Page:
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CLUTCH: Organic vs. Kevlar vs. Metal vs. Multi Plate CLUTCHES

An in-depth COMPARISON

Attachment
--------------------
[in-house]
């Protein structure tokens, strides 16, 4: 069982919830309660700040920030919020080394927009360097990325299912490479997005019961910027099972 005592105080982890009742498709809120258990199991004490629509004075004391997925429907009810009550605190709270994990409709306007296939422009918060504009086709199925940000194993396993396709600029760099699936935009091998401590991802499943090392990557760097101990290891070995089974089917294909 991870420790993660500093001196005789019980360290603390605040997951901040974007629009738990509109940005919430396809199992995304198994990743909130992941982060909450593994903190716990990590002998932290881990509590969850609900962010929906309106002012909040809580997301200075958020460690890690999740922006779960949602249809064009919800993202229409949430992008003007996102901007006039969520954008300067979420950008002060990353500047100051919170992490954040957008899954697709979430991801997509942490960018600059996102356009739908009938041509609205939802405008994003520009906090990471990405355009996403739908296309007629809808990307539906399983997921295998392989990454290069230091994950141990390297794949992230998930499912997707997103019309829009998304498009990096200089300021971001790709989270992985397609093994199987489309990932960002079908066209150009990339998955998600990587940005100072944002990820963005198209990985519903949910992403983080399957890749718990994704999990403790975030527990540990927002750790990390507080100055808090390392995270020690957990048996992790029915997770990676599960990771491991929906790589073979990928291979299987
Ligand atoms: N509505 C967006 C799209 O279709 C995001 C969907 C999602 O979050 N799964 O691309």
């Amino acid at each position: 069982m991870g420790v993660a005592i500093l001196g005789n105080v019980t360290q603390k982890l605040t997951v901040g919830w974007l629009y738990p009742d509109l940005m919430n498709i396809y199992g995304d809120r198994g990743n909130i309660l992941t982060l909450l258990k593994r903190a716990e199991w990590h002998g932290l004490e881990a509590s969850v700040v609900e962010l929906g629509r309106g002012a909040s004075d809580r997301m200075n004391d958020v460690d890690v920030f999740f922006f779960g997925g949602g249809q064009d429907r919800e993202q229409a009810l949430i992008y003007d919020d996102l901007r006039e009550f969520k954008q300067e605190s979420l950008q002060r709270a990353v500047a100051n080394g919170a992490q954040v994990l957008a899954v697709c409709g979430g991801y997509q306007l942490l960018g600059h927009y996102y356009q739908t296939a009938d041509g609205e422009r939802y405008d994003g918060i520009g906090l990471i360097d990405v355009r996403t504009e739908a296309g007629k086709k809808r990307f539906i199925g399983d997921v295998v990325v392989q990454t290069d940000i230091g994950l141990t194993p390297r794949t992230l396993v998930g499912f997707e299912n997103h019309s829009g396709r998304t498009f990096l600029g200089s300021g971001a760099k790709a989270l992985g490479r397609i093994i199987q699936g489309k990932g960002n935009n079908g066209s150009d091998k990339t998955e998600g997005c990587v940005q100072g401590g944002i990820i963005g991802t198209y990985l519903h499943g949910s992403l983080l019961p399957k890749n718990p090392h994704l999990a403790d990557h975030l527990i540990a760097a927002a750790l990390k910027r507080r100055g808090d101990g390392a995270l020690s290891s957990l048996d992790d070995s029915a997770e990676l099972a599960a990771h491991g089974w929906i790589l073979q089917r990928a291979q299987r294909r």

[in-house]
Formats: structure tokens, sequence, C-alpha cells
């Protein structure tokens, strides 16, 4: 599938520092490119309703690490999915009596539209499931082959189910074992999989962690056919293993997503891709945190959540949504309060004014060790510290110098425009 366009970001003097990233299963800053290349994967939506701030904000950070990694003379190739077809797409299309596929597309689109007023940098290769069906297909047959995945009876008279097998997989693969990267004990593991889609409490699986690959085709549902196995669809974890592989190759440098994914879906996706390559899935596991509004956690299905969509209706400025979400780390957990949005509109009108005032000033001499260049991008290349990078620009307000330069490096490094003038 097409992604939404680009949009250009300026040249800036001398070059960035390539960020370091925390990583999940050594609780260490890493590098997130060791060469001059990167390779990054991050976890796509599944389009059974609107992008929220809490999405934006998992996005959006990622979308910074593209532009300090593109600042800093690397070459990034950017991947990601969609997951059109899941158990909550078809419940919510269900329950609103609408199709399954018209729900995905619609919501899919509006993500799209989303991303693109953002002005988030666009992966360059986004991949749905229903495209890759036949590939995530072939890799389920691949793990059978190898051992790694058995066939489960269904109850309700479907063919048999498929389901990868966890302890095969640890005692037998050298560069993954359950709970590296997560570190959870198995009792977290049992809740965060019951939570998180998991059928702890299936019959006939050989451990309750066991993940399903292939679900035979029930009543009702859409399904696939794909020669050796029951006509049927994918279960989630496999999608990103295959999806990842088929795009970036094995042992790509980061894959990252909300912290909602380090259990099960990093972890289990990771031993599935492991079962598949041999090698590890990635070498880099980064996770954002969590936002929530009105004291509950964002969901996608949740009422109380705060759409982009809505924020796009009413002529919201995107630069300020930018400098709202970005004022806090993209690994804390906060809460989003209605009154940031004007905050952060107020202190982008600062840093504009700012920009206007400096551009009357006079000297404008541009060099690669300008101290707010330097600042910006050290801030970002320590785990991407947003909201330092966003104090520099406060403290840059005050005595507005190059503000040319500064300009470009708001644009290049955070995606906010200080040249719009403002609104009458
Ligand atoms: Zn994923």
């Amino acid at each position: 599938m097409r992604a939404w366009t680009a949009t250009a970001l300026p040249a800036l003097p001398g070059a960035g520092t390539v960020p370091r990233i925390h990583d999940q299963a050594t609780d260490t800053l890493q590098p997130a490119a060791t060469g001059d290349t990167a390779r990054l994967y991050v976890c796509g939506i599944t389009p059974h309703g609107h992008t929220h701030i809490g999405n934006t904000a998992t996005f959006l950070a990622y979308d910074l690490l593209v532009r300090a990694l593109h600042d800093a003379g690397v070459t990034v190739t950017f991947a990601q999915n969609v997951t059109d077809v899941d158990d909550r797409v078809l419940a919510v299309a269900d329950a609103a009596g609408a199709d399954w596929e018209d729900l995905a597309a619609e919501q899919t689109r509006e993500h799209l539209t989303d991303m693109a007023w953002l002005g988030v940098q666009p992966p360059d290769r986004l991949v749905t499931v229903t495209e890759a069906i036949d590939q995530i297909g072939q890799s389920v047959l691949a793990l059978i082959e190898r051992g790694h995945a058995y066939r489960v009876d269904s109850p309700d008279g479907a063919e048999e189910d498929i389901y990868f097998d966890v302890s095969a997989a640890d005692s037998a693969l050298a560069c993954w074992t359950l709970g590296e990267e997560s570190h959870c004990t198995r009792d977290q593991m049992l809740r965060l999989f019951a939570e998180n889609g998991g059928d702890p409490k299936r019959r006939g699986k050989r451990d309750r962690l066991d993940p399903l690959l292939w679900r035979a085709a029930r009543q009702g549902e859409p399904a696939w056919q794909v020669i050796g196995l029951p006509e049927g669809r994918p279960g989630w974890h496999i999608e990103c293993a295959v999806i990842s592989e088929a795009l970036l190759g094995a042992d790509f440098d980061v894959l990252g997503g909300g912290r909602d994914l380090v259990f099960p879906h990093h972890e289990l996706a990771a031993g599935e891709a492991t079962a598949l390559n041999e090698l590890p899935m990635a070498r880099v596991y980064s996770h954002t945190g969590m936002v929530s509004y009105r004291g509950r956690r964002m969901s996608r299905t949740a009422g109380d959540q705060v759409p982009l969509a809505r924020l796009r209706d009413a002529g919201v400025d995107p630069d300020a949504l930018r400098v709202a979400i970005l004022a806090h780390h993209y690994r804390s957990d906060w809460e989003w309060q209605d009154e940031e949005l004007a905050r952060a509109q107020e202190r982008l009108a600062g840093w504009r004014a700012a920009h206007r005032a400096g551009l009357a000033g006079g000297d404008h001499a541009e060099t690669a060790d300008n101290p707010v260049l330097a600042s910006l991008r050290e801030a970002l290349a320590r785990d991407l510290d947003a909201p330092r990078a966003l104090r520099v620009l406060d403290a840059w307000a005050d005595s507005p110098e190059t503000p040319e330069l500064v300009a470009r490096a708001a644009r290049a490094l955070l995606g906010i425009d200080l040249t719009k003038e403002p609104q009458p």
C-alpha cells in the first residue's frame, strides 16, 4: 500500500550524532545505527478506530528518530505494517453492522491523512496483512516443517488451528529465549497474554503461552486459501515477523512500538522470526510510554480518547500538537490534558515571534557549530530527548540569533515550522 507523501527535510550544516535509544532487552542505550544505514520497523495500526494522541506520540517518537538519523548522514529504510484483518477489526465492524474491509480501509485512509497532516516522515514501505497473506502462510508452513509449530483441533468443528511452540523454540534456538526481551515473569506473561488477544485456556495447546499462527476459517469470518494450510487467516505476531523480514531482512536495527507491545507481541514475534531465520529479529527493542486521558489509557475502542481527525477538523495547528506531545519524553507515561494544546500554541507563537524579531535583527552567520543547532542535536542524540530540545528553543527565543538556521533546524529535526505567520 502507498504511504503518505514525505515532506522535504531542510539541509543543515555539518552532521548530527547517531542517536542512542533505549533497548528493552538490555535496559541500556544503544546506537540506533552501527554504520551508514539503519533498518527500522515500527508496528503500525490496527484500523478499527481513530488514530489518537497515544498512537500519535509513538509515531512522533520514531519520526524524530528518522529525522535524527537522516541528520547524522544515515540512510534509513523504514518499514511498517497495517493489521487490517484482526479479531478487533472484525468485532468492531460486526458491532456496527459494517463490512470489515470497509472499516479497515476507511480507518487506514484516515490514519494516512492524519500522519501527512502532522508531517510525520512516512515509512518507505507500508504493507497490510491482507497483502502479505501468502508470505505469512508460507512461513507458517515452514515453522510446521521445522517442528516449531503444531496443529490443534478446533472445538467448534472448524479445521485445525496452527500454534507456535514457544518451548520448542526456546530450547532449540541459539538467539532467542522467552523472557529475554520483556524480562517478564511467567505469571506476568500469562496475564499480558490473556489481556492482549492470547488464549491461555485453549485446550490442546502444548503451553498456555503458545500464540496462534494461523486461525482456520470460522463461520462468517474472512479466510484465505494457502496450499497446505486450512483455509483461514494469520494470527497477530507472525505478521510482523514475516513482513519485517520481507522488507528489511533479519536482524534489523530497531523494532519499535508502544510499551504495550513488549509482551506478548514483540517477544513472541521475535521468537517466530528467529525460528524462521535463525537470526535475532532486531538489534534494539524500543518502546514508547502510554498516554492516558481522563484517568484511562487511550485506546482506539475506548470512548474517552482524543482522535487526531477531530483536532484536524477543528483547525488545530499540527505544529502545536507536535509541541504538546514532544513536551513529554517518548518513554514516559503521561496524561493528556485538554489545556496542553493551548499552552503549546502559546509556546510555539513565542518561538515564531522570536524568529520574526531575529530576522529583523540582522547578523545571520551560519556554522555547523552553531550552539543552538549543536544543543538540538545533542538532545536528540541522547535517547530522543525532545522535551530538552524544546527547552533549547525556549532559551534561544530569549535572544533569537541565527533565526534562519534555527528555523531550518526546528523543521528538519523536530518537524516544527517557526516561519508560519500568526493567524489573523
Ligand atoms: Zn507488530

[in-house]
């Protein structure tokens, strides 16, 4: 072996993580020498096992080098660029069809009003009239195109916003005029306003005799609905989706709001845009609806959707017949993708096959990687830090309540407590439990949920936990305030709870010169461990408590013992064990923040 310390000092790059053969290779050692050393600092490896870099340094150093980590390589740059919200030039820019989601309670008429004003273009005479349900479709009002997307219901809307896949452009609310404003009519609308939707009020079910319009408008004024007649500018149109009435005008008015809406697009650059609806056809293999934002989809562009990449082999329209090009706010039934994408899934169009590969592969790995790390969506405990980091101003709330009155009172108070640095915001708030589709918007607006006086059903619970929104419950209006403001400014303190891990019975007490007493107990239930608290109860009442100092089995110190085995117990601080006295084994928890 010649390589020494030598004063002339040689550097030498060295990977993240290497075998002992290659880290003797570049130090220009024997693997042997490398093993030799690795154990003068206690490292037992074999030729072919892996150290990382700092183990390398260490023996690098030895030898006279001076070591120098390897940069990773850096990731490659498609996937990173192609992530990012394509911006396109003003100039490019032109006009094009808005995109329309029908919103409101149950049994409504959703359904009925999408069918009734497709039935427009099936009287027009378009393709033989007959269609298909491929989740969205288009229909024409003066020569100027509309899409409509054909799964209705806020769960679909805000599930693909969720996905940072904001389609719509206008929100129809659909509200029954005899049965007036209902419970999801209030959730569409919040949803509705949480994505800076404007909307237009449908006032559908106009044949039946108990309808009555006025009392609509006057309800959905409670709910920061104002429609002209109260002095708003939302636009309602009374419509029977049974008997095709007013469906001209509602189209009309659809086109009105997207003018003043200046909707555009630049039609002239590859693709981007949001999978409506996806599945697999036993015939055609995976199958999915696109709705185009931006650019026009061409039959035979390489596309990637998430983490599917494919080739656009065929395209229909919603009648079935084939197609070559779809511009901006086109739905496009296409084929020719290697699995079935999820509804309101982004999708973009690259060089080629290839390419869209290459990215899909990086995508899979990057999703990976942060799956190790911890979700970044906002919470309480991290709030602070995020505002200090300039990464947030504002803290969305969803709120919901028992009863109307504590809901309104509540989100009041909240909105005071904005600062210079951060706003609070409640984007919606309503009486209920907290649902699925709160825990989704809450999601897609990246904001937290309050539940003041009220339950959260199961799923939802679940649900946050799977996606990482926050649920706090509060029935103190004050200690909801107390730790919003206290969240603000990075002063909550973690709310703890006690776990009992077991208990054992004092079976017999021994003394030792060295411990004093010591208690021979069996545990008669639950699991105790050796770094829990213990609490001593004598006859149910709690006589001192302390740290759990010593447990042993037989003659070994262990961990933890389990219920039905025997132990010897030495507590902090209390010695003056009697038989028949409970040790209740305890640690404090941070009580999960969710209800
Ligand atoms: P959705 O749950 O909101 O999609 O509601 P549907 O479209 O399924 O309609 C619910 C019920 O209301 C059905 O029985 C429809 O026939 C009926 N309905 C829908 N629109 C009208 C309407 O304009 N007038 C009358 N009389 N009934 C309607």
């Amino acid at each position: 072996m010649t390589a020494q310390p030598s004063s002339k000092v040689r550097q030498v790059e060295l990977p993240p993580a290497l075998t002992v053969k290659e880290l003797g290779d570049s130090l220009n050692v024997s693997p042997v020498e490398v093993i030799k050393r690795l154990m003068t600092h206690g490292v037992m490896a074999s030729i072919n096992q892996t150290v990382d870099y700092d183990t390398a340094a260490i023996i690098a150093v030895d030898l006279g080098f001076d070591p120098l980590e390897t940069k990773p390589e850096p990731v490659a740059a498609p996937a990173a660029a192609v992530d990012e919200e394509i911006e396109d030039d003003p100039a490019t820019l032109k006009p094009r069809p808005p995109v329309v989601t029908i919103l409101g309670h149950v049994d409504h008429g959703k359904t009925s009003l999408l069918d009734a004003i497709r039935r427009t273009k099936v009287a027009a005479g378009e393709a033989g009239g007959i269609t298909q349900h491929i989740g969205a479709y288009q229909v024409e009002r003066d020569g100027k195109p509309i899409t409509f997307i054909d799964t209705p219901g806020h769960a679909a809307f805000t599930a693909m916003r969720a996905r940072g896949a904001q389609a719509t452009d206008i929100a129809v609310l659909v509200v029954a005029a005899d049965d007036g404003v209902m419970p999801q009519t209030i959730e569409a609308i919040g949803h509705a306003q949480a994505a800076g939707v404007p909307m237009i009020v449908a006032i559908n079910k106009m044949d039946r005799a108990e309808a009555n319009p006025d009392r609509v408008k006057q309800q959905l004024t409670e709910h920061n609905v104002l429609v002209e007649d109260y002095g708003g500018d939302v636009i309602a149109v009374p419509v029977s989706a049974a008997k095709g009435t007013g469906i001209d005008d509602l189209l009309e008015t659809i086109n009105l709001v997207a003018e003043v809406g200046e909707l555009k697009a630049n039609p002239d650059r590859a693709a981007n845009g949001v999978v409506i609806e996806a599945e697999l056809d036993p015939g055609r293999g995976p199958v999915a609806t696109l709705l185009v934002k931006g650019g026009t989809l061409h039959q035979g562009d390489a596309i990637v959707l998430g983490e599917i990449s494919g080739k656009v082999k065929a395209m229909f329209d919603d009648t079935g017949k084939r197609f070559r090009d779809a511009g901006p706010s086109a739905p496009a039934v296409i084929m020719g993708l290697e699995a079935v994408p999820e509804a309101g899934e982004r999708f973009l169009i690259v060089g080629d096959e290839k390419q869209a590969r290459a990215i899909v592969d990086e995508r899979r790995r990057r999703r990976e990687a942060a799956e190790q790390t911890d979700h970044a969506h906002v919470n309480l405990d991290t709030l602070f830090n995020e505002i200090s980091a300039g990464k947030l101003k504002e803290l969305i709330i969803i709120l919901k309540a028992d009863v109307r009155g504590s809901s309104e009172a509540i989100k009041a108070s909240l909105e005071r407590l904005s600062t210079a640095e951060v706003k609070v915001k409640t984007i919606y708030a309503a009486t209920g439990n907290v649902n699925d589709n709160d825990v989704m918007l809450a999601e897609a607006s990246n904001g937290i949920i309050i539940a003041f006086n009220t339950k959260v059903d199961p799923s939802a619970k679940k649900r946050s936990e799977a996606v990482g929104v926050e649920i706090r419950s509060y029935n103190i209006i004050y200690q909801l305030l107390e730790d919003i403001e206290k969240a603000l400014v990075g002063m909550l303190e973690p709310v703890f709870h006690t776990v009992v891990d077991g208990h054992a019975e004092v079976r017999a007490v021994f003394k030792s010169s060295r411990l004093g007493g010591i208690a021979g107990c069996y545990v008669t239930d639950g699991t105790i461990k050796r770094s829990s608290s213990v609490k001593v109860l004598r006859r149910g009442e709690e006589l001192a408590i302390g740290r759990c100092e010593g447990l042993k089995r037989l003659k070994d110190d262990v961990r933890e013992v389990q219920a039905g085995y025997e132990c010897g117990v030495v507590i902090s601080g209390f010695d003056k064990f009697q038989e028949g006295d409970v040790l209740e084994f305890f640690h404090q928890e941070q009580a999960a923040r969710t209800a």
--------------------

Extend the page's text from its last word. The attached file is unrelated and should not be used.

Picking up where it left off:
Organic clutches are the OEM standard. As the name suggests their base is of organic origin, usually a phenolic resin or compounded rubber together with cellulose as an organic friction material. When they’re well made organic clutches offer many advantages, which explains why they have been the OEM clutch disk material of choice for many decades. They offer very smooth and gradual engagement which means they are easy to operate and comfortable for daily use and stop and go traffic. They generate adequate friction over a a broad range of temperatures and have a minimal or no break in period. So let’s step things up by borrowing something from bulletproof vests and integrating it into our clutch. Kevlar! When in tensions, Kevlar is 5 times stronger than most steel alloys. This is how it stops bullets. But it can also make your clutch extremely durable and dramatically increase its lifespan. Kevlar clutch discs can withstand higher temps than most organics and will take a lot of hard usage, for example hard driving on the race track, but they absolutely hate stop and go traffic. Kevlar has good burst strength and great wear resistance if used correctly but it also has a low coefficient of friction, which means it doesn’t actually grab very hard. The upside to this is that it usually enables very smooth engagement, just like an organic, the downside is that it needs a very strong pressure plate with lots of clamping force to grab the flywheel without slipping. The final downside of Kevlar discs is that they must be carefully broken in before they can be used hard. Depending on the disc the break in period can be relatively long and ranges from 100 to 500 miles. A metal clutch disc is also often called a ceramic clutch. Ironically, ceramic clutches actually contain very little ceramic in them, many don’t have any ceramic in them at all. Instead the base material is usually copper or bronze or a mixture of both and then iron, steel, silicon, graphite, ceramic or any mix thereof added into in to further increase friction. Copper and many other metals are excellent heat conductors which means that all metal clutch discs can tolerate extreme heats. It takes some very very extreme abuse to be able to fry a sintered metal clutch, which means you can let loose on the track with them. Unlike Kevlar, metal discs have a very high coefficient of friction, which means they can hold massive power even without a very strong pressure plate, but the downside is that you can forget smooth engagement. High friction means that sintered metal clutch discs grab strongly and abruptly, often with chattering and shuddering sounds and sensations accompanying engagement and disengagement. But what if even a ceramic clutch isn’t enough for you? Let’s say you need to transfer something like 1000 hp and god knows how much torque onto your transmission. In that case you need sintered Iron! The easiest way to understand sintered iron clutch discs is to think of them as ceramic clutches on steroids. They are extremely abrasive which means they will destroy most conventional freewheels. They can hold incredible amounts of power without slipping but their engagement is so sudden they’re like a switch. On and off. This means it’s next to impossible to use them on the street. On the upside they can take incredible amounts of abuse and it’s nearly impossible to fry a sintered iron clutch. When it comes to twin plate and multi plate clutch kits, they can do something single plate clutches can’t and that is to increase the total surface area of the clutch disc. Multi plate clutch kits can do this by using more than one disc. By increasing the surface area multi plate clutches can retain a relatively low clamping force and abrasiveness, which means they can hold more power and torque while retaining OEM like driveability. Another important distinction is sprung and unsprung clutches and clutches with and without a marcel spring. In general a sprung clutch with a marcel will be tolerable for street driving regardless of material, while a fully rigid clutch will be much better suited for racing only applications.

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